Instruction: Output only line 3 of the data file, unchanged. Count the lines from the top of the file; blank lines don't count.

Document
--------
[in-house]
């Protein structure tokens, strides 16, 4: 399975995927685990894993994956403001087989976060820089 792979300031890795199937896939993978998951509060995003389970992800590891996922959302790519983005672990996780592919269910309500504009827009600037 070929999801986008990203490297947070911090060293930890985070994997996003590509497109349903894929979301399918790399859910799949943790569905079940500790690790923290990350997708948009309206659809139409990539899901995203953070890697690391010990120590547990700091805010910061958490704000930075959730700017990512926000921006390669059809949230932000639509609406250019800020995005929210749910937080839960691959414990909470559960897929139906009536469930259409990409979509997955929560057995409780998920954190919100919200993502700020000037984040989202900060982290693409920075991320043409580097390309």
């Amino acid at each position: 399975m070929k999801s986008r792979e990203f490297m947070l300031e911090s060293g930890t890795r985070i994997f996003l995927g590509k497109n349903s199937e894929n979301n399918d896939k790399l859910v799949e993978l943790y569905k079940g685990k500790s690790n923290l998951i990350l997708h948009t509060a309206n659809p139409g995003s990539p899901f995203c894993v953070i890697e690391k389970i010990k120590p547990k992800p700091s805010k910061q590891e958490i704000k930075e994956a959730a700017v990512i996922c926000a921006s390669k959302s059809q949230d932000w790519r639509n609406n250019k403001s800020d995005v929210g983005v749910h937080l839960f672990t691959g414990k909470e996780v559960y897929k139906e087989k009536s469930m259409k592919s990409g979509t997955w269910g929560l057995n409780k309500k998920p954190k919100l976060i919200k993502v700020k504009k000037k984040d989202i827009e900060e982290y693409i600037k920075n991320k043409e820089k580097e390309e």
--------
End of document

């Amino acid at each position: 399975m070929k999801s986008r792979e990203f490297m947070l300031e911090s060293g930890t890795r985070i994997f996003l995927g590509k497109n349903s199937e894929n979301n399918d896939k790399l859910v799949e993978l943790y569905k079940g685990k500790s690790n923290l998951i990350l997708h948009t509060a309206n659809p139409g995003s990539p899901f995203c894993v953070i890697e690391k389970i010990k120590p547990k992800p700091s805010k910061q590891e958490i704000k930075e994956a959730a700017v990512i996922c926000a921006s390669k959302s059809q949230d932000w790519r639509n609406n250019k403001s800020d995005v929210g983005v749910h937080l839960f672990t691959g414990k909470e996780v559960y897929k139906e087989k009536s469930m259409k592919s990409g979509t997955w269910g929560l057995n409780k309500k998920p954190k919100l976060i919200k993502v700020k504009k000037k984040d989202i827009e900060e982290y693409i600037k920075n991320k043409e820089k580097e390309e």